The Suffolk County Legislature on Tuesday unanimously approved a resolution to create a Long Island Commission on Aquifer Protection, a joint Nassau/Suffolk initiative that would assess threats to the sole source aquifer that provides our drinking water and recommend measures to protect it for future generations.
If approved by the Nassau Legislature and signed into law by each county’s executive branch, the commission would be comprised of representatives of Nassau and Suffolk water suppliers, as well as the state Department of Environmental Conservation, the Nassau and Suffolk County Health Departments and United States Geologic Survey, among others. The focus of the group would be to address groundwater issues facing both counties and to chart a coordinated approach to solving the issues identified. The idea for the commission was formulated by Suffolk County Water Authority Chief Executive Officer Jeffrey W. Szabo and championed by Suffolk Legislator William Spencer and the Long Island Water Conference.
“This commission would embrace an island-wide approach to aquifer protection, an essential component to the successful management of our most vital natural resource,” said Szabo. “The increasing levels of some contaminants in our aquifer system make it clear that we need to begin this coordinated approach sooner rather than later.”
According to Szabo, the work performed by the commission could serve as the scientific underpinning for any board or agency formed at a later date with the power to enact protections of the aquifer system.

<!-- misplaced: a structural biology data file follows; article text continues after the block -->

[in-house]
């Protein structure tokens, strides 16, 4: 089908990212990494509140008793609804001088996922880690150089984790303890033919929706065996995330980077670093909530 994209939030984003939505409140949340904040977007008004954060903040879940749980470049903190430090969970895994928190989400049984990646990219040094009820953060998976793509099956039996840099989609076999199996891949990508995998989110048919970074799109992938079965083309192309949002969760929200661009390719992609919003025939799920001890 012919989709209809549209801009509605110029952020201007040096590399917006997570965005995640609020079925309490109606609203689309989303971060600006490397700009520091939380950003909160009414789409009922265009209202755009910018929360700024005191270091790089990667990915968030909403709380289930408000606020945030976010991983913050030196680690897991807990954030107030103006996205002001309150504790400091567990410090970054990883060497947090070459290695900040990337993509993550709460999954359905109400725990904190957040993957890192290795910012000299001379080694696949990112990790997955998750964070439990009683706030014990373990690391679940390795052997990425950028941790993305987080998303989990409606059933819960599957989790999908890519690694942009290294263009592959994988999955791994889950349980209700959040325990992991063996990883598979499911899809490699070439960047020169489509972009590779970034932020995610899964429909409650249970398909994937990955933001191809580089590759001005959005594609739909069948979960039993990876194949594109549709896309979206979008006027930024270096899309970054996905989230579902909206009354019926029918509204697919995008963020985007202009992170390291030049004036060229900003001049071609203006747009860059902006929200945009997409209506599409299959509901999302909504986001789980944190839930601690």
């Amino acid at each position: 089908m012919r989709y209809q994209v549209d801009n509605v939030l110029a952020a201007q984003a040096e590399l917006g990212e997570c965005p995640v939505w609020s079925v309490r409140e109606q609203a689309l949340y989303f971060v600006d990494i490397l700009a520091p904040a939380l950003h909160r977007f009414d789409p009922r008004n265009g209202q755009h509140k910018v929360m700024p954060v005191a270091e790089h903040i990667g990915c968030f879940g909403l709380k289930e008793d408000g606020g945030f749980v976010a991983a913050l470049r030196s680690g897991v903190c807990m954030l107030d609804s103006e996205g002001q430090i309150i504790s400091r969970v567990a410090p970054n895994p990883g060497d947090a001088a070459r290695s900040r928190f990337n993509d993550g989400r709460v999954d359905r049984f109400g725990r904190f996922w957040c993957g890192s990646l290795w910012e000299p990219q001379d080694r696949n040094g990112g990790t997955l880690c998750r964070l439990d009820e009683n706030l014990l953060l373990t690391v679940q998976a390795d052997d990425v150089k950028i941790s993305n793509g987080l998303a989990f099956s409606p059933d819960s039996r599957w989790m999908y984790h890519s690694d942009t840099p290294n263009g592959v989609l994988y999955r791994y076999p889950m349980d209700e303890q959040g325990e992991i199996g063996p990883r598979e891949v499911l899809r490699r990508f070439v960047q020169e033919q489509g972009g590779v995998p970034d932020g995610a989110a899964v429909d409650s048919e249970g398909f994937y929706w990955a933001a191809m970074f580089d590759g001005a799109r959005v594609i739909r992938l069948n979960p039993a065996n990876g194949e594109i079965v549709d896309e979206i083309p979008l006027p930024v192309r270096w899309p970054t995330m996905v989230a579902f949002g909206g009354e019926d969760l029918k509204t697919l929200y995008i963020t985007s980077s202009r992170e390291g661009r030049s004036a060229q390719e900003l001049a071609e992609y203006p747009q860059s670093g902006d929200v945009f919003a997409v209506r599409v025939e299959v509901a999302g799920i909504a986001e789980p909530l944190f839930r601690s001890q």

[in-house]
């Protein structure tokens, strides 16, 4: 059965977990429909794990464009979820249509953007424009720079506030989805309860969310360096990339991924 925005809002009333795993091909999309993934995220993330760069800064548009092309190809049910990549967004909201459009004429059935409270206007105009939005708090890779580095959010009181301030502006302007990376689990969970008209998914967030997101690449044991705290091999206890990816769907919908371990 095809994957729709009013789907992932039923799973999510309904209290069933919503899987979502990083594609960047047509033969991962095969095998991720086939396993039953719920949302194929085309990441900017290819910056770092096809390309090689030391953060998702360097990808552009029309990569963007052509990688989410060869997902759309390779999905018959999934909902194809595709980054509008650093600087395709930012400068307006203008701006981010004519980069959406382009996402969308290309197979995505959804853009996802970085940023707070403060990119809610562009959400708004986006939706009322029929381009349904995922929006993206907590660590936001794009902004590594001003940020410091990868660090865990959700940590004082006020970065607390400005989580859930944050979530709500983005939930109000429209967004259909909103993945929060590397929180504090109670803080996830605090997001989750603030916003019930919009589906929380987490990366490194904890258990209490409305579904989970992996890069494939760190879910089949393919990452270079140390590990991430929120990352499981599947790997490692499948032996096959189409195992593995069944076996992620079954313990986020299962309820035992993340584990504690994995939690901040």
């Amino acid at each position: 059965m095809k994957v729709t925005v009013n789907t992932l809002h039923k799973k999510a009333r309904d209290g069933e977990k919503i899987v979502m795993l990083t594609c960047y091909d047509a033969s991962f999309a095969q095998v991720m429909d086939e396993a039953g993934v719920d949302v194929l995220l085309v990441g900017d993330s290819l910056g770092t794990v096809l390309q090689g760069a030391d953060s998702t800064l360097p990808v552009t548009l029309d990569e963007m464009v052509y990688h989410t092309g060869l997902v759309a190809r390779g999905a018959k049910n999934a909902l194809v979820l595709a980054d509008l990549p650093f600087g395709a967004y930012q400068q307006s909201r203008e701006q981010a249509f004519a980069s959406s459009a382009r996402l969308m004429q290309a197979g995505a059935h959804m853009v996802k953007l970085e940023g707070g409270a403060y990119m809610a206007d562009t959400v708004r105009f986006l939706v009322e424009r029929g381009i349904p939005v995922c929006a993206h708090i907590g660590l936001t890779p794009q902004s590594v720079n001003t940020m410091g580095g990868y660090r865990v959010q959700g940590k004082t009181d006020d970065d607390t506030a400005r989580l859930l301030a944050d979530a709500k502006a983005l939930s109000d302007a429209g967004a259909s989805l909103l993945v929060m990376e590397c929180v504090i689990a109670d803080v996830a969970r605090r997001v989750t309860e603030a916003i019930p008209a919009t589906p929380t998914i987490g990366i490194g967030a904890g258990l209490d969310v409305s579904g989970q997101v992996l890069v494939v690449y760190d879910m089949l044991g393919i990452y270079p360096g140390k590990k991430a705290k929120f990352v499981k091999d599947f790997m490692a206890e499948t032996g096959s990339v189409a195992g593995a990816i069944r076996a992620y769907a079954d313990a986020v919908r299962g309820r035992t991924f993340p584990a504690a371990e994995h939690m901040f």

“We would view the creation of other such entities by the state or other level of government as a welcome addition,” Szabo said. “But we can’t wait and see if such an entity is ever created. LICAP, if signed into law, is ready to begin its important work right away.”
LICAP would meet at least quarterly, or more often if agreed to by its members. Members will receive no salary or compensation for their services. The commission will be required to provide a “State of the Aquifer” report within one year of its first meeting, and provide annual updates to the report. The commission will be required to hold at least one public hearing per year in each county to solicit information necessary for the report from members of the public and organizations involved in groundwater research, management and advocacy. Additionally, within three years of the issuance of the report, the commission will be required to issue a Groundwater Resources Management Plan.
The commission will also establish two standing committees, the 2040 Water Resources and Infrastructure Subcommittee and the Water Resource Opportunities Subcommittee to identify long-term and short-term risks to groundwater resources.
The Suffolk County Water Authority is an independent public-benefit corporation operating under the authority of the Public Authorities Law of the State of New York. Serving approximately 1.2 million Suffolk County residents, the Authority operates without taxing power on a not-for-profit basis.